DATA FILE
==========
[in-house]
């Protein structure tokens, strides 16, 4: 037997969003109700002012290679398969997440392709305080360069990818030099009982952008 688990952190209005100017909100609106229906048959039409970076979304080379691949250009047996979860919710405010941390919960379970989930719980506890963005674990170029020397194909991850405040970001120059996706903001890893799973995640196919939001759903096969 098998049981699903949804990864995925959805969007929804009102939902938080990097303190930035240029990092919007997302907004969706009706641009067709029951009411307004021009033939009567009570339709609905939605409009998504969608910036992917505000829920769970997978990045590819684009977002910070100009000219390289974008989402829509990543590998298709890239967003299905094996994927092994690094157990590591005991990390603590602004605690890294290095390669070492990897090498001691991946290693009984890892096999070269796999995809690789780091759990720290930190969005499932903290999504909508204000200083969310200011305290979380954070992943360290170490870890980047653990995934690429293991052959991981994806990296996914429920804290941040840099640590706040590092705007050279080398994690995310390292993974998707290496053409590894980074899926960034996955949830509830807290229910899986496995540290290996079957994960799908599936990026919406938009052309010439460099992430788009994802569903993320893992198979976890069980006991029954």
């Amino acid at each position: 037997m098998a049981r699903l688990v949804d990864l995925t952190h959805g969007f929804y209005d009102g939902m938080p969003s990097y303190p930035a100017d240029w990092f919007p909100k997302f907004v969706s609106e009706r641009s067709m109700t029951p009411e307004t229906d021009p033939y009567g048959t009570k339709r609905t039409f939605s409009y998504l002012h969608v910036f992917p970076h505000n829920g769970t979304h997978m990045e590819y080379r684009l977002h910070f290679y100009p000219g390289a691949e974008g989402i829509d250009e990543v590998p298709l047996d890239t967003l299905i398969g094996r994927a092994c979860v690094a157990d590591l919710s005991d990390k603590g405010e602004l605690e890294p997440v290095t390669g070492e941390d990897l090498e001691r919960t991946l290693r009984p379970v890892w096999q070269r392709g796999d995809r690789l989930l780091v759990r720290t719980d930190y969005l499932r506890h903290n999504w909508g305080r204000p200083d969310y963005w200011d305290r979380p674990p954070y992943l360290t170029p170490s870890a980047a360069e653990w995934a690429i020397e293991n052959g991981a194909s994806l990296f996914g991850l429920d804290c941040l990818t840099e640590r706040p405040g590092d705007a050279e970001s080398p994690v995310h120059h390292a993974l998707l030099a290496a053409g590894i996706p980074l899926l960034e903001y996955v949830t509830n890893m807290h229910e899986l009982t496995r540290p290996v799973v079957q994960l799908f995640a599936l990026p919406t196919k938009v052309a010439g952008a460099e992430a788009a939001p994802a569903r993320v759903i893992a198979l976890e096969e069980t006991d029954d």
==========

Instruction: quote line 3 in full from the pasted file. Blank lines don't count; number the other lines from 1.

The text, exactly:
């Amino acid at each position: 037997m098998a049981r699903l688990v949804d990864l995925t952190h959805g969007f929804y209005d009102g939902m938080p969003s990097y303190p930035a100017d240029w990092f919007p909100k997302f907004v969706s609106e009706r641009s067709m109700t029951p009411e307004t229906d021009p033939y009567g048959t009570k339709r609905t039409f939605s409009y998504l002012h969608v910036f992917p970076h505000n829920g769970t979304h997978m990045e590819y080379r684009l977002h910070f290679y100009p000219g390289a691949e974008g989402i829509d250009e990543v590998p298709l047996d890239t967003l299905i398969g094996r994927a092994c979860v690094a157990d590591l919710s005991d990390k603590g405010e602004l605690e890294p997440v290095t390669g070492e941390d990897l090498e001691r919960t991946l290693r009984p379970v890892w096999q070269r392709g796999d995809r690789l989930l780091v759990r720290t719980d930190y969005l499932r506890h903290n999504w909508g305080r204000p200083d969310y963005w200011d305290r979380p674990p954070y992943l360290t170029p170490s870890a980047a360069e653990w995934a690429i020397e293991n052959g991981a194909s994806l990296f996914g991850l429920d804290c941040l990818t840099e640590r706040p405040g590092d705007a050279e970001s080398p994690v995310h120059h390292a993974l998707l030099a290496a053409g590894i996706p980074l899926l960034e903001y996955v949830t509830n890893m807290h229910e899986l009982t496995r540290p290996v799973v079957q994960l799908f995640a599936l990026p919406t196919k938009v052309a010439g952008a460099e992430a788009a939001p994802a569903r993320v759903i893992a198979l976890e096969e069980t006991d029954d």